It has often been said that Kierkegaard crucifies rationality in his advice that to save one’s individuality one must put their faith in Blind Faith. It is noteworthy that Kierkegaard’s idea of faith is basically found in his definition of truth as the “passionate appropriation of an objective uncertainty.” This definition not only applies to Holmes through the character of Hobbes in GO, but to the Beats as a whole. Indeed, I will argue that Kierkegaard’s existential categories not only help us grasp his existentialism, but can be used as a guide for understanding the Beat Movement.
Before doing that, I would like to say more about Kierkegaard’s idea of faith and truth. To say that truth is the passionate appropriation of an objective uncertainty, Kierkegaard means that the human condition is confronted with a chaotic and confusing world—one that has joy and goodness, but also evil and painful experiences. And these lie outside our personal subjectivity, even so, one must appropriate them for him or herself in their own lives. We must take ownership in our personal lives.
The themes of the Beat Movement are certainly in line with Holmes’ turn toward Kierkegaard. The Beat Movement demonstrates the need for spirituality in Kierkegaard’s extreme, anti-orthodox, Christianity. Once again, think of Kierkegaard and Hobbes representing a personality at the bottom of his life, but, nonetheless “looking up.” And he looks up when led to the psycho-metaphysical condition of despair and, finally, utter dread.
Here, I would like to extend Kierkegaard’s existentialism beyond Holmes’ to the leaders of the Beat Movement, whose leap of faith was made by the need to create in a world that was tranquilized by the pressure to conform to the “American way of life.”
One way to do this is by addressing Kierkegaard’s seven existential categories and relating them to prominent themes in the Beat Generation.
Kierkegaard is the first existentialist to draw the famous distinction between authentic and inauthentic life. The authentic life is characterized by embracing the existential categories. This means that one has to recognize their freedom to (one) choose and to take responsibility for their choices. The Beats made the free choice to live life that was expressed in their creativity. As Holmes pointed out, the main question for the Beats is “How are we to live?” They were devoted to a lifestyle they chose that contrasted to the conformism and consumerism in America. To choose the authentic life, is to realize that the human has to embrace (two) subjectivity and not be turned into an object. The Beats used art to express their subjectivity and their refusal to be determined by the status quo of American life. These categories cannot be seen apart from the fact that one makes their choices with (three) passion. The Beats passionately appropriated their choices as indicated in their lifestyle and in their literature—this, in light of the fact that they were sarcastically categorized as “beatniks.” As Kierkegaard points out in the category of (four) risk, our passionate, subjective choices are made by facing the reality that there is no ultimate criteria for “confirming”—that one’s choice is the right one. The Beat lifestyle was lived on the precipice of risk. Note the stance on sex, drugs, literary style and the courage to fight (and win) the battle against censorship. When Kierkegaard speaks of (five) discontinuity he emphasizes that the human being is not a fixed object, he or she is a be-coming, a temporal being who is always confronted with desires. The Beats lived a life of continual on-going, taking on new experiences as they confronted their obstacles. Jack Kerouac’s “On the Road” is a trip that goes on and on and is not to be derailed. Related to discontinuity is (six) repetition—that one must continually make the “leap of faith.” It must be repeated over and over, and there is no finality to authentic experience. For the Beats, there is no final answer to how one is to live their lives. Beatness is a quest for spirituality. The final category is (seven) solitude. The authentic life is lived in solitude, knowing their passionate, risky choices are made by the free, responsible subject. “The Dharma Bums” is a beautiful account of a person living in solitude. This solitude, for the Beats, is not alienation, it is the recognition that in our solitude is an authentic freedom to embrace our deeper self and passionately appropriate our world in the solitude of each person.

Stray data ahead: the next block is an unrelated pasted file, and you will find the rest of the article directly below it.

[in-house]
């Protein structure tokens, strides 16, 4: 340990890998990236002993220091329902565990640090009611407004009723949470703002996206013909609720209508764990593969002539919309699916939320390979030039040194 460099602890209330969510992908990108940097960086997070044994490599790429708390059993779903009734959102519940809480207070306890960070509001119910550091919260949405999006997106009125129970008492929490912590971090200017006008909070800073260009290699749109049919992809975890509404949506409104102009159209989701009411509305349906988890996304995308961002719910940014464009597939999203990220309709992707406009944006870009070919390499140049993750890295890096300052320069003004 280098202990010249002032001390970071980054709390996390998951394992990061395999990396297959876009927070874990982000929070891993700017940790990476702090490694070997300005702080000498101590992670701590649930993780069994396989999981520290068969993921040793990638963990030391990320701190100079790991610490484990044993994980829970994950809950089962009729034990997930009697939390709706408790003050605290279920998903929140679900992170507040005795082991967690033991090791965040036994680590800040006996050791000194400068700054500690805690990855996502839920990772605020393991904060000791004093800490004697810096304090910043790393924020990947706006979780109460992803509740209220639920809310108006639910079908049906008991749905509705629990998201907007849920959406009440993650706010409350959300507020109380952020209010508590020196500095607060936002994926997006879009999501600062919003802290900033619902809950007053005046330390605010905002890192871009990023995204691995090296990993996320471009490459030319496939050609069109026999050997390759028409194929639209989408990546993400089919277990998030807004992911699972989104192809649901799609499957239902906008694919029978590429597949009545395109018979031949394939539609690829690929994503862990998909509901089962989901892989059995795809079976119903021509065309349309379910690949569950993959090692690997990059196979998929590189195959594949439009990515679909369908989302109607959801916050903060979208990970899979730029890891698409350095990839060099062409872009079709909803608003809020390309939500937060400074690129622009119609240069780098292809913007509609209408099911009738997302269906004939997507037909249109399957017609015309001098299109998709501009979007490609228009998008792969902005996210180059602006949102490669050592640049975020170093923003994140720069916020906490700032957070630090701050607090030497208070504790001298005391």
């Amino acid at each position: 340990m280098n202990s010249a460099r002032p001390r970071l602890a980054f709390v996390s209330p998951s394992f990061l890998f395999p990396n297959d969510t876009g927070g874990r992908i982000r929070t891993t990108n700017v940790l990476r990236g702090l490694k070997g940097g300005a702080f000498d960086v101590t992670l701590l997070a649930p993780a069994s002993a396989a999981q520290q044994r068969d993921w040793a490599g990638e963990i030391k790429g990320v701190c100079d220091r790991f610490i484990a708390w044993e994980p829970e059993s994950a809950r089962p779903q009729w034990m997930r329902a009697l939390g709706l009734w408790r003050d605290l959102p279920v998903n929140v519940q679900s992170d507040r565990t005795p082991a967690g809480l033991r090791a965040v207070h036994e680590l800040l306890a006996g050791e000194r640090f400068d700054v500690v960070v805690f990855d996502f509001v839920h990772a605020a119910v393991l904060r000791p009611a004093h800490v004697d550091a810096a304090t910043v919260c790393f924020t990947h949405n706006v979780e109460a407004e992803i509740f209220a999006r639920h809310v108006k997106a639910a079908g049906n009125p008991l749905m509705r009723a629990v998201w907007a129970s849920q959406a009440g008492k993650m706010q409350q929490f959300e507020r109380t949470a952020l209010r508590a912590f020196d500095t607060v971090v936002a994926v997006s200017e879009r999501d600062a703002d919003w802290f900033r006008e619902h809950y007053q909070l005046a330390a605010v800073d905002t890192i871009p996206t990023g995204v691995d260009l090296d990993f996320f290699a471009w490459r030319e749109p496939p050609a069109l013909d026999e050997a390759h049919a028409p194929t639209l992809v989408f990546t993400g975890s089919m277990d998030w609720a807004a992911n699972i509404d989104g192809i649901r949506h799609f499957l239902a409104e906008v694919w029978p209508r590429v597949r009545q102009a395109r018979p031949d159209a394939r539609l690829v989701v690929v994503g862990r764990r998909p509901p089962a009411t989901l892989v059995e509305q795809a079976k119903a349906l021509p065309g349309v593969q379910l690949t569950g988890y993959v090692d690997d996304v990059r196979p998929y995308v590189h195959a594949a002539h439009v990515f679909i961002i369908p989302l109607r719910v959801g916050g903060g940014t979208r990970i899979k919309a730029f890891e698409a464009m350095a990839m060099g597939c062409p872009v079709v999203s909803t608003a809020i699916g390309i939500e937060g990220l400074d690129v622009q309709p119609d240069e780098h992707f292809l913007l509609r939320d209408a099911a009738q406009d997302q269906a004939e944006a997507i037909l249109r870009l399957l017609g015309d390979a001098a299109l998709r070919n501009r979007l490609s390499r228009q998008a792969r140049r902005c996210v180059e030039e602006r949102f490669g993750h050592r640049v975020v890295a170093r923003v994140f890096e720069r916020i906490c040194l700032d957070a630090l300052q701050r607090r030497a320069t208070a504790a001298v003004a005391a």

The similarities between the existential categories and the Beats helps one understand the nature of their existentialism. The first being that the authentic life is one that embraces the existential categories. This aligns the Beat generation with the genuine lifestyle as distinct from the inauthentic life that opposed to the Beats emerging after World War II and the Cold War. Secondly, and most important for this essay, is that now we have further answers to the question why Holmes and the Beat generation can be seen as living Kierkegaard’s brand of existentialism rather than the atheism of Sartre.
Holmes, and others, saw themselves in the cellar of the displaced and determined aesthetes “looking up,” in faith, that a spiritual quest for meaning in life was possible and this quest is the essence of the authentic life.
- Ann Charters, ”John Clellon Holmes and Existentialism,” The Philosophy of the Beats, ed. Sharin N. Elkholy (University of Kentucky Press 2012), 133-146.
- Ibid p. 139.
- Ibid p. 142.
- Ibid p. 143.
- Quoted in Charters p. 140.
This essay originally appeared in Beatdom #15: the WAR issue. &nb...
“When you look back over a year on the junk, it seems like no time at all” — William Bu...
The title of the William Butler Yeats poem “To a Friend Whose Work Has Come to Nothing” ma...
It’s hard to read Kerouac or Ginsberg and not think of the father of American poetry, Walt...
Note the message in the top right corner: Dear Mr. Wyn: I submit this as my idea of ...
“You never seem to give yourself away completely, but of course dark-haired people are so ...